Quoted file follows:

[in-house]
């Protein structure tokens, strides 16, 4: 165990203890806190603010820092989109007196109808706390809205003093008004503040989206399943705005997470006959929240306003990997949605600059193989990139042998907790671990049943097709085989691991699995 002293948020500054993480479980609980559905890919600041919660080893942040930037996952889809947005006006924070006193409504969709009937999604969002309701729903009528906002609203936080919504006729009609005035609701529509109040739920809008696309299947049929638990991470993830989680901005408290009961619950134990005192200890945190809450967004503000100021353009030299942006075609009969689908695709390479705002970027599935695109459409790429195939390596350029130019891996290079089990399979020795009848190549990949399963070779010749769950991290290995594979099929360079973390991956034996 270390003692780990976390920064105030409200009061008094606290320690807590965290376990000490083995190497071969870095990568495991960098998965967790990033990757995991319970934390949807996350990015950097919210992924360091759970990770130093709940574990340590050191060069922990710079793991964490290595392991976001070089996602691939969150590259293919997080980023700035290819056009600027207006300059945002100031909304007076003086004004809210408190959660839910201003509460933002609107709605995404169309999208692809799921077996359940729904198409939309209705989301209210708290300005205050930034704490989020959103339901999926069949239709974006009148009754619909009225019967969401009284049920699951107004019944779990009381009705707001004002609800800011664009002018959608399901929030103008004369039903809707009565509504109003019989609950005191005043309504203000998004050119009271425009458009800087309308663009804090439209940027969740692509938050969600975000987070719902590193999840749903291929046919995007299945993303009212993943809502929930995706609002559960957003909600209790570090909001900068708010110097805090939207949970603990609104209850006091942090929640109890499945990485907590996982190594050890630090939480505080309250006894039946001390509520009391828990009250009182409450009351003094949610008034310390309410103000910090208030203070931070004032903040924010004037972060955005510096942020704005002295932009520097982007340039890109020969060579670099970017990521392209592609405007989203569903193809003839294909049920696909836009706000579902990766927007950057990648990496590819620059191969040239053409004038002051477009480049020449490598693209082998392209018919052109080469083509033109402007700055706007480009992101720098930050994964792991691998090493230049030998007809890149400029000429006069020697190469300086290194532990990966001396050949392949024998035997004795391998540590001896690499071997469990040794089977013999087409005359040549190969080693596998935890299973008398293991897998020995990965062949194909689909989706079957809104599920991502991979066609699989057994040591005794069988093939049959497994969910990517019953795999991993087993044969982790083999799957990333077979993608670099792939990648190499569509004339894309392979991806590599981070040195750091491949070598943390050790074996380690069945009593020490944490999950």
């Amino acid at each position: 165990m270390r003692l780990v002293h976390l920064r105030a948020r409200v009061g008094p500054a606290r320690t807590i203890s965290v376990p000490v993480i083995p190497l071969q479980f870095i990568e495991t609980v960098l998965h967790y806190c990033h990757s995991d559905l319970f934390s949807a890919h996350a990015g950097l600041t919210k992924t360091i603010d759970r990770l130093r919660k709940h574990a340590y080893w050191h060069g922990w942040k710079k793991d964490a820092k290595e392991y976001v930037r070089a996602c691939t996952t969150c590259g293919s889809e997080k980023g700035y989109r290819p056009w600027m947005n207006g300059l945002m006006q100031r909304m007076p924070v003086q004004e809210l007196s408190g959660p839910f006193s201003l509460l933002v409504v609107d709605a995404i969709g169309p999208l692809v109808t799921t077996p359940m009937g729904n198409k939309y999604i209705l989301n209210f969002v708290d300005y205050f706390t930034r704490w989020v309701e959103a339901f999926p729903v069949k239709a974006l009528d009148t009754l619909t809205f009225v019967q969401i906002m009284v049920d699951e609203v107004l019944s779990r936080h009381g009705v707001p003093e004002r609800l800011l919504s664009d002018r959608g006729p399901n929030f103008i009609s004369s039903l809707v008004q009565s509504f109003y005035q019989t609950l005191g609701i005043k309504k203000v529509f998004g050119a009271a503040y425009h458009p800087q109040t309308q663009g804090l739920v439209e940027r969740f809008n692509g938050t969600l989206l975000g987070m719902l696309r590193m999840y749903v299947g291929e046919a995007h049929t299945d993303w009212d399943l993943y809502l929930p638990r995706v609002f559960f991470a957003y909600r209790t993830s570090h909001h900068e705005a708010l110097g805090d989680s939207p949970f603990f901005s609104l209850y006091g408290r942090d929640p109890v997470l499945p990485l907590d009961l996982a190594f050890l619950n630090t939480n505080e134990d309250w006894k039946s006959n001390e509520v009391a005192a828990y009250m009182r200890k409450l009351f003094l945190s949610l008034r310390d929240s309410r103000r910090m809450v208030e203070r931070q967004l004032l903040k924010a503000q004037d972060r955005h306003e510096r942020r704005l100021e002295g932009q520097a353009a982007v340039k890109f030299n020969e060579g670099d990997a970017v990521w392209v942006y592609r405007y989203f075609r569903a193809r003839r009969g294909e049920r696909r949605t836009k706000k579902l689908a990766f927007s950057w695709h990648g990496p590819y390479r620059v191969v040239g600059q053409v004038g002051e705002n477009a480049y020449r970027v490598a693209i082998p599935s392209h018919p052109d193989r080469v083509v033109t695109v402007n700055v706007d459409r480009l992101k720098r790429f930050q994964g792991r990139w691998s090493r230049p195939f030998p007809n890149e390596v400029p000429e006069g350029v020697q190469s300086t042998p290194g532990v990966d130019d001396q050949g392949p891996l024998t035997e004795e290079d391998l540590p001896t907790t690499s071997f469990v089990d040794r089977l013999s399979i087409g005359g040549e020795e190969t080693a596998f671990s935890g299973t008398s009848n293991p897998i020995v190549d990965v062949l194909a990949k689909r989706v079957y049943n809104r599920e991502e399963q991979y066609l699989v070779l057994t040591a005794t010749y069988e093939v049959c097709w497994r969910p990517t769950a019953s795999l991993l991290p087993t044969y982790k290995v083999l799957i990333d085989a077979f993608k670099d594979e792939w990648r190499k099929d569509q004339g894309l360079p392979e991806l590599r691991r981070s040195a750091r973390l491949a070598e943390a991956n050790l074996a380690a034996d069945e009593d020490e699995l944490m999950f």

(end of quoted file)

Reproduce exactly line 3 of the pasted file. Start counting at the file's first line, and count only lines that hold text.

């Amino acid at each position: 165990m270390r003692l780990v002293h976390l920064r105030a948020r409200v009061g008094p500054a606290r320690t807590i203890s965290v376990p000490v993480i083995p190497l071969q479980f870095i990568e495991t609980v960098l998965h967790y806190c990033h990757s995991d559905l319970f934390s949807a890919h996350a990015g950097l600041t919210k992924t360091i603010d759970r990770l130093r919660k709940h574990a340590y080893w050191h060069g922990w942040k710079k793991d964490a820092k290595e392991y976001v930037r070089a996602c691939t996952t969150c590259g293919s889809e997080k980023g700035y989109r290819p056009w600027m947005n207006g300059l945002m006006q100031r909304m007076p924070v003086q004004e809210l007196s408190g959660p839910f006193s201003l509460l933002v409504v609107d709605a995404i969709g169309p999208l692809v109808t799921t077996p359940m009937g729904n198409k939309y999604i209705l989301n209210f969002v708290d300005y205050f706390t930034r704490w989020v309701e959103a339901f999926p729903v069949k239709a974006l009528d009148t009754l619909t809205f009225v019967q969401i906002m009284v049920d699951e609203v107004l019944s779990r936080h009381g009705v707001p003093e004002r609800l800011l919504s664009d002018r959608g006729p399901n929030f103008i009609s004369s039903l809707v008004q009565s509504f109003y005035q019989t609950l005191g609701i005043k309504k203000v529509f998004g050119a009271a503040y425009h458009p800087q109040t309308q663009g804090l739920v439209e940027r969740f809008n692509g938050t969600l989206l975000g987070m719902l696309r590193m999840y749903v299947g291929e046919a995007h049929t299945d993303w009212d399943l993943y809502l929930p638990r995706v609002f559960f991470a957003y909600r209790t993830s570090h909001h900068e705005a708010l110097g805090d989680s939207p949970f603990f901005s609104l209850y006091g408290r942090d929640p109890v997470l499945p990485l907590d009961l996982a190594f050890l619950n630090t939480n505080e134990d309250w006894k039946s006959n001390e509520v009391a005192a828990y009250m009182r200890k409450l009351f003094l945190s949610l008034r310390d929240s309410r103000r910090m809450v208030e203070r931070q967004l004032l903040k924010a503000q004037d972060r955005h306003e510096r942020r704005l100021e002295g932009q520097a353009a982007v340039k890109f030299n020969e060579g670099d990997a970017v990521w392209v942006y592609r405007y989203f075609r569903a193809r003839r009969g294909e049920r696909r949605t836009k706000k579902l689908a990766f927007s950057w695709h990648g990496p590819y390479r620059v191969v040239g600059q053409v004038g002051e705002n477009a480049y020449r970027v490598a693209i082998p599935s392209h018919p052109d193989r080469v083509v033109t695109v402007n700055v706007d459409r480009l992101k720098r790429f930050q994964g792991r990139w691998s090493r230049p195939f030998p007809n890149e390596v400029p000429e006069g350029v020697q190469s300086t042998p290194g532990v990966d130019d001396q050949g392949p891996l024998t035997e004795e290079d391998l540590p001896t907790t690499s071997f469990v089990d040794r089977l013999s399979i087409g005359g040549e020795e190969t080693a596998f671990s935890g299973t008398s009848n293991p897998i020995v190549d990965v062949l194909a990949k689909r989706v079957y049943n809104r599920e991502e399963q991979y066609l699989v070779l057994t040591a005794t010749y069988e093939v049959c097709w497994r969910p990517t769950a019953s795999l991993l991290p087993t044969y982790k290995v083999l799957i990333d085989a077979f993608k670099d594979e792939w990648r190499k099929d569509q004339g894309l360079p392979e991806l590599r691991r981070s040195a750091r973390l491949a070598e943390a991956n050790l074996a380690a034996d069945e009593d020490e699995l944490m999950f």